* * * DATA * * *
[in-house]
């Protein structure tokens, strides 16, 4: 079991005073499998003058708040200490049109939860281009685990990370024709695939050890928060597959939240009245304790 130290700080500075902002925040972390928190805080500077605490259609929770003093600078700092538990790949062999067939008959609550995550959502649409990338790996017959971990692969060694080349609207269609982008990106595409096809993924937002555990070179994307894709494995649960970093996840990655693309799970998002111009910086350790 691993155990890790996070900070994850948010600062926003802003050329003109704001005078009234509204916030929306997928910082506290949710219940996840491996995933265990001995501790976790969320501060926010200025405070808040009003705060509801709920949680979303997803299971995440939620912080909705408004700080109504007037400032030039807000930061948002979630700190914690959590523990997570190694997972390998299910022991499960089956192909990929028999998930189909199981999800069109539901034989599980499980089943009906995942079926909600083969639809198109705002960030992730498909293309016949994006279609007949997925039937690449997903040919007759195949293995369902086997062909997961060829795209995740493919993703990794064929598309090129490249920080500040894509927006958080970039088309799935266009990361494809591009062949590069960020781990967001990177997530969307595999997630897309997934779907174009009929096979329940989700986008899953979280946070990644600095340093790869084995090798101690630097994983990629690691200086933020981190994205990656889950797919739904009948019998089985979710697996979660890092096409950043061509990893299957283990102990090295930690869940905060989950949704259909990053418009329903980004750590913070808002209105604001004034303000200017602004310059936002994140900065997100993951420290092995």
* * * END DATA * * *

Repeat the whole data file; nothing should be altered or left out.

[in-house]
């Protein structure tokens, strides 16, 4: 079991005073499998003058708040200490049109939860281009685990990370024709695939050890928060597959939240009245304790 130290700080500075902002925040972390928190805080500077605490259609929770003093600078700092538990790949062999067939008959609550995550959502649409990338790996017959971990692969060694080349609207269609982008990106595409096809993924937002555990070179994307894709494995649960970093996840990655693309799970998002111009910086350790 691993155990890790996070900070994850948010600062926003802003050329003109704001005078009234509204916030929306997928910082506290949710219940996840491996995933265990001995501790976790969320501060926010200025405070808040009003705060509801709920949680979303997803299971995440939620912080909705408004700080109504007037400032030039807000930061948002979630700190914690959590523990997570190694997972390998299910022991499960089956192909990929028999998930189909199981999800069109539901034989599980499980089943009906995942079926909600083969639809198109705002960030992730498909293309016949994006279609007949997925039937690449997903040919007759195949293995369902086997062909997961060829795209995740493919993703990794064929598309090129490249920080500040894509927006958080970039088309799935266009990361494809591009062949590069960020781990967001990177997530969307595999997630897309997934779907174009009929096979329940989700986008899953979280946070990644600095340093790869084995090798101690630097994983990629690691200086933020981190994205990656889950797919739904009948019998089985979710697996979660890092096409950043061509990893299957283990102990090295930690869940905060989950949704259909990053418009329903980004750590913070808002209105604001004034303000200017602004310059936002994140900065997100993951420290092995």